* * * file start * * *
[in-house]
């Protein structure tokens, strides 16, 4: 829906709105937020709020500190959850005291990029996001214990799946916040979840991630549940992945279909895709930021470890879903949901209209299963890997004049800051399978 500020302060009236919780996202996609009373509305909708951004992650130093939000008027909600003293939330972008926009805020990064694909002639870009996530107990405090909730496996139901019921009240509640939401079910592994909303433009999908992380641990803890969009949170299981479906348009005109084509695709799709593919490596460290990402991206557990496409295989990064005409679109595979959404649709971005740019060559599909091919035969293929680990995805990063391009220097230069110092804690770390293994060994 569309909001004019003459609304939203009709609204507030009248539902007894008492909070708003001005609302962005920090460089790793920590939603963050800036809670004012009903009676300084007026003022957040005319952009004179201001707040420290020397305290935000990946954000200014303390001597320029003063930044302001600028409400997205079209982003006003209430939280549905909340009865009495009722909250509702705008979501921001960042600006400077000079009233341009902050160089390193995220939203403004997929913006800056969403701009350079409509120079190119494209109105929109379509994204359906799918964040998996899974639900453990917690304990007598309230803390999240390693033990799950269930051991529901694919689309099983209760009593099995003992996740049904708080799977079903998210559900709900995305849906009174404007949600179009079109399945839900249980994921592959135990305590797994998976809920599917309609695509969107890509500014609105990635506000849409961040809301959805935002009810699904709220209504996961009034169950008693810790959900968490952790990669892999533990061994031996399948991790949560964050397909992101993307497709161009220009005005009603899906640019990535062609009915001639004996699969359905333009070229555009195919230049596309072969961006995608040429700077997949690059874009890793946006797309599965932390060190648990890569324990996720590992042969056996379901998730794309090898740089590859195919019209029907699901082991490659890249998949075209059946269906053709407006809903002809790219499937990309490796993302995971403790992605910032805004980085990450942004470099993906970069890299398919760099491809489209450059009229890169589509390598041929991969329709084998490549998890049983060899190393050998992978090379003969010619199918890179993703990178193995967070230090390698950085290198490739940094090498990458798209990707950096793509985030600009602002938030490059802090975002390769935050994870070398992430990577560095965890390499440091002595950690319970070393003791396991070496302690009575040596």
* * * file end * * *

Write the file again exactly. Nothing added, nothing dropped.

[in-house]
């Protein structure tokens, strides 16, 4: 829906709105937020709020500190959850005291990029996001214990799946916040979840991630549940992945279909895709930021470890879903949901209209299963890997004049800051399978 500020302060009236919780996202996609009373509305909708951004992650130093939000008027909600003293939330972008926009805020990064694909002639870009996530107990405090909730496996139901019921009240509640939401079910592994909303433009999908992380641990803890969009949170299981479906348009005109084509695709799709593919490596460290990402991206557990496409295989990064005409679109595979959404649709971005740019060559599909091919035969293929680990995805990063391009220097230069110092804690770390293994060994 569309909001004019003459609304939203009709609204507030009248539902007894008492909070708003001005609302962005920090460089790793920590939603963050800036809670004012009903009676300084007026003022957040005319952009004179201001707040420290020397305290935000990946954000200014303390001597320029003063930044302001600028409400997205079209982003006003209430939280549905909340009865009495009722909250509702705008979501921001960042600006400077000079009233341009902050160089390193995220939203403004997929913006800056969403701009350079409509120079190119494209109105929109379509994204359906799918964040998996899974639900453990917690304990007598309230803390999240390693033990799950269930051991529901694919689309099983209760009593099995003992996740049904708080799977079903998210559900709900995305849906009174404007949600179009079109399945839900249980994921592959135990305590797994998976809920599917309609695509969107890509500014609105990635506000849409961040809301959805935002009810699904709220209504996961009034169950008693810790959900968490952790990669892999533990061994031996399948991790949560964050397909992101993307497709161009220009005005009603899906640019990535062609009915001639004996699969359905333009070229555009195919230049596309072969961006995608040429700077997949690059874009890793946006797309599965932390060190648990890569324990996720590992042969056996379901998730794309090898740089590859195919019209029907699901082991490659890249998949075209059946269906053709407006809903002809790219499937990309490796993302995971403790992605910032805004980085990450942004470099993906970069890299398919760099491809489209450059009229890169589509390598041929991969329709084998490549998890049983060899190393050998992978090379003969010619199918890179993703990178193995967070230090390698950085290198490739940094090498990458798209990707950096793509985030600009602002938030490059802090975002390769935050994870070398992430990577560095965890390499440091002595950690319970070393003791396991070496302690009575040596």